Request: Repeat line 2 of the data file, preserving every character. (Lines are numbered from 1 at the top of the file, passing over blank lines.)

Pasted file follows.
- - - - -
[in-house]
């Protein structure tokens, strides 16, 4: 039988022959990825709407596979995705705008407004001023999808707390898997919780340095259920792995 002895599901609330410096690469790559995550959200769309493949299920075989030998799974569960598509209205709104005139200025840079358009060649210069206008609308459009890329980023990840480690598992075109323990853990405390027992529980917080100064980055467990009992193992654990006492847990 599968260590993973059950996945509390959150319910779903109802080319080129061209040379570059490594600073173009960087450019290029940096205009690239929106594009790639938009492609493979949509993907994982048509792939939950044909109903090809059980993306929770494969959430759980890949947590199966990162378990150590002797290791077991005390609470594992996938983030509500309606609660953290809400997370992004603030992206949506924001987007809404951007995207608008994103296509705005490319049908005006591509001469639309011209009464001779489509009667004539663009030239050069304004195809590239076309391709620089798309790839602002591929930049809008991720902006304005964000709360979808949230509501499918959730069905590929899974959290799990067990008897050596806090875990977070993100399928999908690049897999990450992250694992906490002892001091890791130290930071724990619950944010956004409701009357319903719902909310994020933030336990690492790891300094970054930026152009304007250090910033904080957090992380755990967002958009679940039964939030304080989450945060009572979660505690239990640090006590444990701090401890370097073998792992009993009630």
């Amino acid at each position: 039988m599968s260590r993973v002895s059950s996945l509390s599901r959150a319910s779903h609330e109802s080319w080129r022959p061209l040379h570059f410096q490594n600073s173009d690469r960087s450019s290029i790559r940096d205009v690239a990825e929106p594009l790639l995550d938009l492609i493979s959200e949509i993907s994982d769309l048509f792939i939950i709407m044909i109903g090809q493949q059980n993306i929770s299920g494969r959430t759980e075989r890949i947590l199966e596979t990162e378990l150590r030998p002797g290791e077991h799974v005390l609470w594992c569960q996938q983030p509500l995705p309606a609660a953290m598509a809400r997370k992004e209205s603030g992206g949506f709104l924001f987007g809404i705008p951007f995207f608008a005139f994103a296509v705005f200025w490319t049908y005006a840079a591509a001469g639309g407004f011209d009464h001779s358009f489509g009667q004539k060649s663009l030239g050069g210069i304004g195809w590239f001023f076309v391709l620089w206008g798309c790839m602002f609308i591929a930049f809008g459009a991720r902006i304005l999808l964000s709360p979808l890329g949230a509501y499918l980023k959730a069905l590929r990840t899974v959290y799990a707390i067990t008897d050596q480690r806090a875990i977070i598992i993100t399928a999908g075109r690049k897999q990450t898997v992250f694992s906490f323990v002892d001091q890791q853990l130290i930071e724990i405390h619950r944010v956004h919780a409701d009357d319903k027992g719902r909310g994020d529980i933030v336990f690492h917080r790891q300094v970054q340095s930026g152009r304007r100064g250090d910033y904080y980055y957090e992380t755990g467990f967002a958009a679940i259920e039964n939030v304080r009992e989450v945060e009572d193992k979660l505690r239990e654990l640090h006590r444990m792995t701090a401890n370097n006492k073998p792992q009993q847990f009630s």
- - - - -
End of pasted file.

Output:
């Protein structure tokens, strides 16, 4: 039988022959990825709407596979995705705008407004001023999808707390898997919780340095259920792995 002895599901609330410096690469790559995550959200769309493949299920075989030998799974569960598509209205709104005139200025840079358009060649210069206008609308459009890329980023990840480690598992075109323990853990405390027992529980917080100064980055467990009992193992654990006492847990 599968260590993973059950996945509390959150319910779903109802080319080129061209040379570059490594600073173009960087450019290029940096205009690239929106594009790639938009492609493979949509993907994982048509792939939950044909109903090809059980993306929770494969959430759980890949947590199966990162378990150590002797290791077991005390609470594992996938983030509500309606609660953290809400997370992004603030992206949506924001987007809404951007995207608008994103296509705005490319049908005006591509001469639309011209009464001779489509009667004539663009030239050069304004195809590239076309391709620089798309790839602002591929930049809008991720902006304005964000709360979808949230509501499918959730069905590929899974959290799990067990008897050596806090875990977070993100399928999908690049897999990450992250694992906490002892001091890791130290930071724990619950944010956004409701009357319903719902909310994020933030336990690492790891300094970054930026152009304007250090910033904080957090992380755990967002958009679940039964939030304080989450945060009572979660505690239990640090006590444990701090401890370097073998792992009993009630």